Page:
Why I Told My Daughter She Sucks At Sports
April 19, 2013
A couple weeks ago, we were leaving one of those insane, horrible giant trampoline bouncy places and my 11-year-old daughter says to me “I don’t think I’m very physical. You know, like Rocket [her brother]. He seems to be really good at sports and flipping and I’m not.”
What came out my mouth surprised me: “No, you’re kind of not.”
Okay let me back up. As you may have surmised, this child has been with me for approximately 11.5 years, not counting the time she was in my belly, so I’ve had ample time to observe her engaging in physical acts: jumping, climbing, running, organized sports.
And the kid is just like me: two left feet. If anybody was ever NOT a “natural” athlete, that person is me.
But even knowing these facts, and relating perfectly to the sentiment my daughter was expressing, my first instinct was to snow her with some BS: “Oh, no, honey. You’re good at sports! You just have to keep trying!”
But I decided to tell her the truth, without embellishment, and I could see it stung a bit.
So I said more, to explain myself: “Ava, we all have things we are particularly, naturally good at. Like you, and reading. You’re in 5th grade and read Charles Dickens. That ain’t normal. But you’ve done it without even trying. You just learned to read and BOOM! Success. But all of us also have things that we are NOT naturally good at. If we want to get good at those things, we absolutely can, but we have to put in twice the effort of the people around us to get to the decent point and even harder if we want to excel.”
She was nodding her head. She totally got it. You know why? Because it’s the truth. Sometimes I wonder why we run around spewing nonsense to our kids (the “I’m an infinitely supportive mom!” routine) when kids can handle the truth. And they can sniff B.S. from a mile away. In other words, if I started prattling on “You’re good at sports, Ava!”, her face may be appreciative, but deep down there would be a voice whispering “Nope. I’m not. My mom’s full of it.”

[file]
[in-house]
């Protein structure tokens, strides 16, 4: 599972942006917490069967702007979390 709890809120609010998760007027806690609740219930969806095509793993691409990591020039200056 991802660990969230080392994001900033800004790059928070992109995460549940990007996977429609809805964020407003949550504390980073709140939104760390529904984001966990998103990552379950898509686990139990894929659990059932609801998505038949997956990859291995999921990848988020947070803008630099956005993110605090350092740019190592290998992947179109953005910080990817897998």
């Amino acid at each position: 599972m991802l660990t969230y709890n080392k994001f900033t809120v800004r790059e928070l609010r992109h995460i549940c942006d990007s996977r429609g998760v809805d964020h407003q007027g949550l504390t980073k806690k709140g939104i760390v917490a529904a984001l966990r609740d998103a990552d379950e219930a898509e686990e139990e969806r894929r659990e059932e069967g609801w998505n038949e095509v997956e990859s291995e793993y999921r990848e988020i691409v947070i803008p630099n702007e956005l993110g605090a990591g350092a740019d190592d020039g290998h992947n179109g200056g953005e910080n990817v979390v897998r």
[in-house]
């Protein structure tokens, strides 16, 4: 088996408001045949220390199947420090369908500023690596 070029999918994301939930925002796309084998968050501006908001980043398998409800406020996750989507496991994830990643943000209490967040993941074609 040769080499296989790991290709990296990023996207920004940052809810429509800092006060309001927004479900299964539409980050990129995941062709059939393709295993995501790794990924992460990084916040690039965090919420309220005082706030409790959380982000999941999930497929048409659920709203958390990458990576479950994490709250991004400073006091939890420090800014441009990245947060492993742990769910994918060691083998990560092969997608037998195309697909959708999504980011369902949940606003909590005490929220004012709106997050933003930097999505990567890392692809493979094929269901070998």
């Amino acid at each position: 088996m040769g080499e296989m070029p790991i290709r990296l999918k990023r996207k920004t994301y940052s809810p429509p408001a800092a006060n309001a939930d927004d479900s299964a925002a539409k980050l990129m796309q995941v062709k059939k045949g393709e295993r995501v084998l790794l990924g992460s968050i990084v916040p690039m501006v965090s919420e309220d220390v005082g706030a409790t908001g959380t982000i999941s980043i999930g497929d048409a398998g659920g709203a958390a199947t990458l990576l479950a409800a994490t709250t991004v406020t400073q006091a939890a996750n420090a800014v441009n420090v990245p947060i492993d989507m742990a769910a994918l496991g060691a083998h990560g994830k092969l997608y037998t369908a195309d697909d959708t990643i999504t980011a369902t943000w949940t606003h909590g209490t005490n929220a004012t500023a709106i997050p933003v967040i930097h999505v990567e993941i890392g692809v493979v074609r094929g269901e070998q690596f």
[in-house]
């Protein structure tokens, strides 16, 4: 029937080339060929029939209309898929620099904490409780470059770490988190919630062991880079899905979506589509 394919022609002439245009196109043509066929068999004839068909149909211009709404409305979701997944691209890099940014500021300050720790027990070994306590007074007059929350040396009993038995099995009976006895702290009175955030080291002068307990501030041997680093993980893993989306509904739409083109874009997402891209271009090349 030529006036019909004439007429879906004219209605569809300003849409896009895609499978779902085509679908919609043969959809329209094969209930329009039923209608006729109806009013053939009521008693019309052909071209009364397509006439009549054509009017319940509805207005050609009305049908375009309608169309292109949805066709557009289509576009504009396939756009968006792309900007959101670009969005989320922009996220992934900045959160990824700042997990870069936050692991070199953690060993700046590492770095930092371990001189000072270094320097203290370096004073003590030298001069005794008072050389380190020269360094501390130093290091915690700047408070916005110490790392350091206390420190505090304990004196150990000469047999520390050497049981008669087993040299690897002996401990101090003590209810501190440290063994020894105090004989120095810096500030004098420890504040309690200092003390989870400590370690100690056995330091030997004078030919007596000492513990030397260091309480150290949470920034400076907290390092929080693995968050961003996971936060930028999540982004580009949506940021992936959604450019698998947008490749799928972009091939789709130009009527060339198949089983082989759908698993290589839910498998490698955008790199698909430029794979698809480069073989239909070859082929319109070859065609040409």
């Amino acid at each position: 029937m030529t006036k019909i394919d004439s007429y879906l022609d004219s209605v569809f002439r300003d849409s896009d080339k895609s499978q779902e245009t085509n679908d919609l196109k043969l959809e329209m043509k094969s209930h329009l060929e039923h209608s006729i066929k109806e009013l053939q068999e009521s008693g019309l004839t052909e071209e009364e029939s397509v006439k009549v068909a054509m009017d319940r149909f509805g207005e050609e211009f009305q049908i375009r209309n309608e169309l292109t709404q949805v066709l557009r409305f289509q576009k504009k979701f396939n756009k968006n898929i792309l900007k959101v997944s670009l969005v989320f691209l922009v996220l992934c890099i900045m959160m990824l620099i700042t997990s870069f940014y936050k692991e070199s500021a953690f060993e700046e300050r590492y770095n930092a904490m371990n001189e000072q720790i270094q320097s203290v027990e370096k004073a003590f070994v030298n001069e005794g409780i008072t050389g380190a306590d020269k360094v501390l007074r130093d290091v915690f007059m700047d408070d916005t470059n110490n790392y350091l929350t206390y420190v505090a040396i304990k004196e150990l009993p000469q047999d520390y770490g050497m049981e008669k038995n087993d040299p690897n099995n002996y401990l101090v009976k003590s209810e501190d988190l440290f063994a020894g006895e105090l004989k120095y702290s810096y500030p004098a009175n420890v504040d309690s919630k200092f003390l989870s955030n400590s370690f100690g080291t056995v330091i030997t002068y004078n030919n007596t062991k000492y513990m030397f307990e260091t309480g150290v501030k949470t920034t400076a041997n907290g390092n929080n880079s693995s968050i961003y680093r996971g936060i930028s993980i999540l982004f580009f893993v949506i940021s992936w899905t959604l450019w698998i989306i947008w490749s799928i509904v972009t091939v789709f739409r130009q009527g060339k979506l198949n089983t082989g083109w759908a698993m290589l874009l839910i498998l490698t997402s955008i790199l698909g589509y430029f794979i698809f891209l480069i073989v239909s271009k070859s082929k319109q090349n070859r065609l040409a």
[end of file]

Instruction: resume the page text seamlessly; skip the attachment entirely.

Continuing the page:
And I immediately undermine my own credibility.
Beyond that, though it sounds nice and encouraging in theory to always point out the good in our kids, to foster what they’re good at without ever recognizing what they might not be so good at, I don’t understand how that prepares them for life, how that gives them tools to face REALITY squarely, even the things they don’t want to face.
I mean we all want to believe the world is open to us with big, wide open arms. We all want to believe our kids are the master geniuses of all the things. But the truth is they are amazing in some areas and they suck in others (just like us), and a mastery of those differences is what will result in a successful life. I want my kids to have a right-sized understanding of themselves – their strengths and weaknesses - so they won’t be shocked and appalled when things get tough, or the world isn’t delivering just what they wanted the second they wanted it. They will understand that many things, most things, require a nearly inhumane amount of WORK. Lots and lots and lots of work.
Things are not deserved, they are earned. Period.
But if my kid thinks she is the best in everything, wouldn’t she also think the world should be working for her?
There’s a word for that. It’s called “entitled.”
So yes, little girl of mine, you can be an Olympian if you really want to, but nobody’s going to hand it to you, and nature may be working against you, and I’m not saying this to discourage you kid, but rather empower you, because if you don’t know where you stand now, you’ll never know how to get somewhere new.